During the reign of Terwel (701—718), Asparuch’s successor, the northern Thracia, equally according to the treaty of 716, was enclosed in Bulgaria. This district extended itself from the Sredna-Gora Mountains, in a southeastern line, and then northeast along the old Bulgarian ditches, known by the name of „Erkessija”, till it reached the old town Dewelt whose ruins are not far from the village Jakisli (west of Burgas). Under Terwel, the part of the Avarian country at the middle and lower river Timok, was conquered, so that the continuation of the Balkan Mountains became the western frontier, crossing the Timok near Zaitschar; from there it went parallel wiih the Zrna-Gora Mountains and Mount Garwan in a straight line north to the Danube, thence following its course in order to unite, south of the town Turnu-Severin, with the great walachian ditch, and to reach on this line the old frontier of Asparuch’s time near the river Jiul. So the whole southern part of the present Walachia formed a part of the Bulgarian State under Terwel.
7 — Bulgaria at the time of Krum and Omortag.
After King Krum (802-814) had conquered the Avarians who, about 805, had been vanquished by the Franconians, he added to Bulgaria the territory lying east of the river Theiss (the present east Hungary and Transsilvania), by which the Bulgarians became immediate neighbours of the Franconians and Moravians. During Krum’s reign were farthermore aggregated tô Bulgaria the territories south of the middle Danube, the districts of Branitschewo and Belgrade. In the course of continuous wars waged against Byzanz Krum conquered the town Serdika (the Sofia of to day) with all its province and devastated the district of Adrianople as well as the surroundings of Constantinoples. These wars were ended by a treaty closed 814—815 after Krum’s death by his son and successor Omortag (814-831).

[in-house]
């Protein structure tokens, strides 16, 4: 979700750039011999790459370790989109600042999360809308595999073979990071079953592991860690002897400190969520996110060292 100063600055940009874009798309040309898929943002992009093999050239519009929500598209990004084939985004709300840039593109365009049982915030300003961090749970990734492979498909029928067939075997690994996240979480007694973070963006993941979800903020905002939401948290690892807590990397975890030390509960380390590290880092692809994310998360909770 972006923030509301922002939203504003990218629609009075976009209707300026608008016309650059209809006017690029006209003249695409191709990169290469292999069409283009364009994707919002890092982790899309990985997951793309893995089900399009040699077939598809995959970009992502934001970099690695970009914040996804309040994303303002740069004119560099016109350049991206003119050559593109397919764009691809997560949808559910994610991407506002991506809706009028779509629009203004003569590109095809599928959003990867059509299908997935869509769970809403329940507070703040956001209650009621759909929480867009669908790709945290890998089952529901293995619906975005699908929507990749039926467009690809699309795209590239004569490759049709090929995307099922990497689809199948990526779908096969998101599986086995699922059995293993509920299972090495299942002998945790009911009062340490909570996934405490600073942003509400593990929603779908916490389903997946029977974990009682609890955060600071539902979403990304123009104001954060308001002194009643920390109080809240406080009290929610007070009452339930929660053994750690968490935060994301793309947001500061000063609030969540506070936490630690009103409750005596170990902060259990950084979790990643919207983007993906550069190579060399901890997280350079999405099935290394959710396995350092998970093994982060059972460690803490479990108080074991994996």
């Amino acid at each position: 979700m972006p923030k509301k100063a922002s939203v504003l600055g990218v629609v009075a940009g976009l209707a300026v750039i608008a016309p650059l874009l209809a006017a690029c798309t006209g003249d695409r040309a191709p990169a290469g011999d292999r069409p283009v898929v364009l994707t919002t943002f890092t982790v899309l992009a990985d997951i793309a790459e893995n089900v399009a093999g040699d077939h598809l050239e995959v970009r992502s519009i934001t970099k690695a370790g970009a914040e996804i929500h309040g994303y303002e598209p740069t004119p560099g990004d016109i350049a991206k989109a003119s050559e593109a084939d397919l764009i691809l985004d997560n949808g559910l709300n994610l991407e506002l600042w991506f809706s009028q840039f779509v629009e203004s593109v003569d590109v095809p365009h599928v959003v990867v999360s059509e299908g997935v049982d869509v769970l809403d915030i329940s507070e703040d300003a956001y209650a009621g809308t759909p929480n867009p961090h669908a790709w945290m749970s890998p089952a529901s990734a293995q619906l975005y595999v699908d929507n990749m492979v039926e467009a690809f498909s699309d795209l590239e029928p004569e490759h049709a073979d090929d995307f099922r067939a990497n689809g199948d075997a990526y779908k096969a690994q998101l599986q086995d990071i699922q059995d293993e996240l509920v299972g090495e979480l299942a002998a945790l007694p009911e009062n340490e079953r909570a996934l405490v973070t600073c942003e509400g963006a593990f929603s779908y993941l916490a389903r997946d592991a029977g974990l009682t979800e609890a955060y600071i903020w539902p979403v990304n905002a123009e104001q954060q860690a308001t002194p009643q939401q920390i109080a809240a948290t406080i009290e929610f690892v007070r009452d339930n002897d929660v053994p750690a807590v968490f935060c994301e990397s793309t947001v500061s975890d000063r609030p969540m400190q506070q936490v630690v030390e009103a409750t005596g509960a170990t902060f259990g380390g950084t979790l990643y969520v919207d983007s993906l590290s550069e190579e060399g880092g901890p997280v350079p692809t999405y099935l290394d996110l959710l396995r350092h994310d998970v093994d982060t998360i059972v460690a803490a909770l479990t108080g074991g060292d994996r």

By this treaty a small territory east of the river Tundja was adjudicated to Bulgaria. On this side the frontier lowered itself therefore from the middle of the ditch of Erkissija between the rivers Tundja and Tschoban Asmak to the Sakar Mountains from whence it ran west, and ended in a south-eastern direction at the present village Usundjowo; from there it drew along the slope of the Rhodope Mountains to the Rilo Mountains, then farther, past the towns Dubnitza and Radomir to the Sucha Mountain and to the middle part of the Morava, and from this river again north-west to the river Kolubara. Later on, but stil during the reign of Omortag, the Bulgarians succeeded by a convention with the Franconians to expand their dominion over the country between the lower courses of the Sava and the Danube — the Srem province — and to secure for themselves the possession of the old city of Singidunum at the outflow of the Sava, which henceafter was called Belgrad (Servia’s present capital).
This map shows the frontiers of Bulgaria under Krum and under Omortag.
8 — Bulgaria at the time of Pressiam and Boris.